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Jeremy Williams-Chalmers
Arts Correspondent
@jeremydwilliams
12:51 AM 27th November 2021
arts

Album Reviews: Bears In Trees & Nolwenn Leroy la Cavale Westlife - Life In Dreams

Bears In Trees
5 Stars


Cut Corners On Short Walks;I'm Doing Push Ups; Baggy Hoodies3:56; Heaven Sent Is A Coffee Cup; Keep It Easy; Array Of Light; Mossy Cobblestone; Confidant; Little Cellist; Sun Machine; Great Heights; If I Just Ask Politely; Klimt Painting.


South London's Bears In Trees describe themselves as a 'dirtbag boyband'. Having spent their teenage years marrying their love of emo-pop with an equal passion for the boyband-du-jour One Direction, it is fair to say that the Tik Tok famous quartet are very aware of the sound they craft. Having formed in a basement half a decade ago, they have perfected their material over a series of EPs and singles.

Now ready to deliver their debut studio album and brave the road on their debut headline tour around the UK, it is time for the public to digest and discuss whether the 'dirtbag boyfriend' have what it takes to win over an even wider audience.

With their debut album ambitiously titled 'and everybody else smiled back', Bears In Trees have declared the record a living story. It is not just their tales of life and living, but rather a body of work that conceptually encapsulates the lives of their listeners. Whether
it be stories of nights out in gay bars or or processing the death of a close friend, it is collection that can be easily related to.

Although this declaration may seem somewhat ambitious, there is merit in their statement. Bears In Trees are quirkily approachable. They boast the versatile appeal of Do Me Bad Things, the harmonies of Fleet Foxes and the bop-a-bility of many of your favourite boy bands.

Throwing into the mix the emotional fragility of early Dashboard Confessional and playfulness of Never Say Never. Even after the first listen, it is clear that this is a band with a diverse appeal.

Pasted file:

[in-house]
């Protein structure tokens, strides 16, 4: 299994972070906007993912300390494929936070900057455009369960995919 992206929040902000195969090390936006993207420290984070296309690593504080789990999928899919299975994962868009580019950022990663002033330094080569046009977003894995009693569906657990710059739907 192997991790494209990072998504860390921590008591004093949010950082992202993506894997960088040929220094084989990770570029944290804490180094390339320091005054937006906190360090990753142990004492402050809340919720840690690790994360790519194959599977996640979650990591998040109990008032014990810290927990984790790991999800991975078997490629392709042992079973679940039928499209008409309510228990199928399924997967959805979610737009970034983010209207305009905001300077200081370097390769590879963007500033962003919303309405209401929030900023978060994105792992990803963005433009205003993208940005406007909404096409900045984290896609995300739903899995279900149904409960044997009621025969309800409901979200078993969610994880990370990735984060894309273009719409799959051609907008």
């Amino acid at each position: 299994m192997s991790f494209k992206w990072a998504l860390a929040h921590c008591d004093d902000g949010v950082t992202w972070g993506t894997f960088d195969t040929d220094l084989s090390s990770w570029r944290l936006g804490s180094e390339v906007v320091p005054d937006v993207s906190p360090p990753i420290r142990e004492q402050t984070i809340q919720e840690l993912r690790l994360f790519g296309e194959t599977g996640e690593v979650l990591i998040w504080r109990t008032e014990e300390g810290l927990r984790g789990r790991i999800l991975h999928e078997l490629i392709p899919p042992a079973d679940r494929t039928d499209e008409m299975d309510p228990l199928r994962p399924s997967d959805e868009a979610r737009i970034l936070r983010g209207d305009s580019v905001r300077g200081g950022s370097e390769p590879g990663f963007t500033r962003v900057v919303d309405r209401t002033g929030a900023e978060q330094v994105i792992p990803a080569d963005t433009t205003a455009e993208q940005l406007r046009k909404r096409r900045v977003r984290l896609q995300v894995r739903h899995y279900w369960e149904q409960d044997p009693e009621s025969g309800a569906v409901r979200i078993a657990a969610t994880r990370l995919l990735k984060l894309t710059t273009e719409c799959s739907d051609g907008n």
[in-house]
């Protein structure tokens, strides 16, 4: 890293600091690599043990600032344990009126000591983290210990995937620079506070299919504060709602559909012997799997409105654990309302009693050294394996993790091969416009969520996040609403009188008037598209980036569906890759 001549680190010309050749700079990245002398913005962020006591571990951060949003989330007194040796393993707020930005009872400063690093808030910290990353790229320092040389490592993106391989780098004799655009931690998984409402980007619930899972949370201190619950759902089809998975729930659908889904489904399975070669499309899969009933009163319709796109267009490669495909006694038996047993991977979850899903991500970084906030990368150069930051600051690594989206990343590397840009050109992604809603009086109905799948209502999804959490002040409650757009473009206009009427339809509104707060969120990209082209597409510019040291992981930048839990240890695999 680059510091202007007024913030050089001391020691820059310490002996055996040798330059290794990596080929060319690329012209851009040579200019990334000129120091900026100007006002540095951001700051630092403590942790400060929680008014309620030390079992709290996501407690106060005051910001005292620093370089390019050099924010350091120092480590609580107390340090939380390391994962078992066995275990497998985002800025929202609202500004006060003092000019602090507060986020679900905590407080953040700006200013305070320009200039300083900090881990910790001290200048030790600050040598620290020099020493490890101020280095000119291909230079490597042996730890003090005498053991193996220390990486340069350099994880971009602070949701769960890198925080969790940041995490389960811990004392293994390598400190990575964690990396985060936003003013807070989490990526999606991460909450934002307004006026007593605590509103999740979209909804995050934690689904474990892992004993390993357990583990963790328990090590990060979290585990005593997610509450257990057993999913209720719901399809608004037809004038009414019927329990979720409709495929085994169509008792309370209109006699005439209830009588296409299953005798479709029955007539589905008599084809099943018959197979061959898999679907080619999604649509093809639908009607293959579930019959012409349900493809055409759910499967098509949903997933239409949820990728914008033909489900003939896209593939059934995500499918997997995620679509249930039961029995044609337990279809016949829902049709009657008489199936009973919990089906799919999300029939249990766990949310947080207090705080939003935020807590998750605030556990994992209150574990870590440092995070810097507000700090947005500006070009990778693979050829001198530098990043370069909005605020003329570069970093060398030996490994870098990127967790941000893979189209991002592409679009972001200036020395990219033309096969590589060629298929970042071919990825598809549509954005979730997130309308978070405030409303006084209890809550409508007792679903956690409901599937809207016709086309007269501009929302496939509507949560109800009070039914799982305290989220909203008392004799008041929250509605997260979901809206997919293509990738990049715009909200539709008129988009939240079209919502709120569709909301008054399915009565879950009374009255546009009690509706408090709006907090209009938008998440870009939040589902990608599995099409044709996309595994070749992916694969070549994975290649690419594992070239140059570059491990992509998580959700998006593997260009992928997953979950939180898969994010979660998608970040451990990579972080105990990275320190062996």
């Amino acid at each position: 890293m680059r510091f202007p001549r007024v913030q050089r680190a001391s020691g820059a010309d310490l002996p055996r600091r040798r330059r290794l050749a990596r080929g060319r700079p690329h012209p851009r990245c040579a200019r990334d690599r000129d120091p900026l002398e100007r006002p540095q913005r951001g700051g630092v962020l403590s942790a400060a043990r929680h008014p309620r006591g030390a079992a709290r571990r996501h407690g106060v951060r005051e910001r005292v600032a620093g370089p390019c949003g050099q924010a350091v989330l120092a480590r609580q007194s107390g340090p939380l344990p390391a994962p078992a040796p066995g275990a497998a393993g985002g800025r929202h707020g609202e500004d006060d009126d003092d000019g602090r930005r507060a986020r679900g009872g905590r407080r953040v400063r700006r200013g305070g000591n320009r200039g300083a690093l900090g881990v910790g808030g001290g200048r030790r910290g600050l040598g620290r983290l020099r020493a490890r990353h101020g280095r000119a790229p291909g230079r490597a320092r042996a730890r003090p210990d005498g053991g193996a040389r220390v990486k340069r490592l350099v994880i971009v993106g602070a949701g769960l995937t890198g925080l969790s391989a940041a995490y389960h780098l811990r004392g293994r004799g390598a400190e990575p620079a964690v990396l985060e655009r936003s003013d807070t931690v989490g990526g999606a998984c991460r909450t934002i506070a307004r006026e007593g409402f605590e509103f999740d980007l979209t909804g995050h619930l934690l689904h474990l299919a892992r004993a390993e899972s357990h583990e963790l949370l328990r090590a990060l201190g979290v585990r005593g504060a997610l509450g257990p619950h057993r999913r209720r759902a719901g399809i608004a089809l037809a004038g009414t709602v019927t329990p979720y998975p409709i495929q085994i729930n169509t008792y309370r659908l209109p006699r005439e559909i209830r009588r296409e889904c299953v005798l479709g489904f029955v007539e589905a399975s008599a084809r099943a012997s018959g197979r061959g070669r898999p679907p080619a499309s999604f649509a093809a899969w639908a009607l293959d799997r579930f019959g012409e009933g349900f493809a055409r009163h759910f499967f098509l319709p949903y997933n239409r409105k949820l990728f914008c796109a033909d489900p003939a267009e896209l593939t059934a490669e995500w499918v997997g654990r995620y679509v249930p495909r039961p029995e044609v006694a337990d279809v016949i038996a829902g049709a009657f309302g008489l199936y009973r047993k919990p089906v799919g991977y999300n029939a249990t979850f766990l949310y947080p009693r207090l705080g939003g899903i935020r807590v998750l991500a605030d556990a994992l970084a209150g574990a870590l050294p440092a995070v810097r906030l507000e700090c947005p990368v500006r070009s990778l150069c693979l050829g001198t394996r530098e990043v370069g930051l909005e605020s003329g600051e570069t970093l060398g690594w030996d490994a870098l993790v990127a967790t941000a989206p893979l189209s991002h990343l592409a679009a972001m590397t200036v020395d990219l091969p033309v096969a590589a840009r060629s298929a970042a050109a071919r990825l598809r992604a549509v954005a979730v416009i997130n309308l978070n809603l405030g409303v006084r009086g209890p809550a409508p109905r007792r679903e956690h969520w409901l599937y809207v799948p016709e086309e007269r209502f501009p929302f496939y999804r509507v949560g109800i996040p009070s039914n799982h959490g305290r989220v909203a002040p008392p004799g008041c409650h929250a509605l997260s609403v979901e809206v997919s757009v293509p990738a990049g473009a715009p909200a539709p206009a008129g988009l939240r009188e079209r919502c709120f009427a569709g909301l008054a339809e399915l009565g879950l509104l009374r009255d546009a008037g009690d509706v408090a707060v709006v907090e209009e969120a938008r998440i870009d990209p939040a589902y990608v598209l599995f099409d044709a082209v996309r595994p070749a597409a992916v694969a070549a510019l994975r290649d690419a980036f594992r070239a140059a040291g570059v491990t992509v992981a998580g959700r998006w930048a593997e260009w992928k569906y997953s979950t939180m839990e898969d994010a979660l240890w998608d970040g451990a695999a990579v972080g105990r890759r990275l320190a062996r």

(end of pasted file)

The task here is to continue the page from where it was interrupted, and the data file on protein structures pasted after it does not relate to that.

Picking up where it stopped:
With so many influences worn firmly on their sleeve, it is fair to say that the group sometimes lack distinctive originality. While this may be seen as a shortcoming for a few, it is in fact one of the winning ingredients that helps really shape the band.

With the Stornoway drive of the anthemic Cut Corners On Short Walks opening the album with a real flair, the quartet deliver 13 intelligently composed songs that are both witty and insightful. It is fair to say that former single I'm Doing Push Ups is amongst the strongest cuts, but it is joined by indie-bop Mossy Cobblestone and the stomping Heaven Sent Is A Coffee Cup.


Nolwenn Leroy La cavale
4 Stars

Loin; Occident; Tu me plais; Le tournis; La houle; Mon beau corsaire; Brésil, Finistère; Abysses; La lune en plein jour; Changer l’eau des fleurs; La cavale

20 years ago Nolwenn Leroy followed her dream. Having watched the first series of Star Academy, she was impressed by judge Armande Altaï, who alongside work as a performer and TV talent judge works as a singing teacher. Leroy found herself drawn to Altaï and signed up for her singing classes in Paris. Within six months, Leroy found herself at a crossroads. Not only was she offered the role of Scarlett O’Hara in Autant en emporte le vent (Gone with the Wind), but she was given the opportunity to join the second series of Star Academy. She took a gamble, opting for the latter. The gamble paid off and she won the series. The rest as they say is history.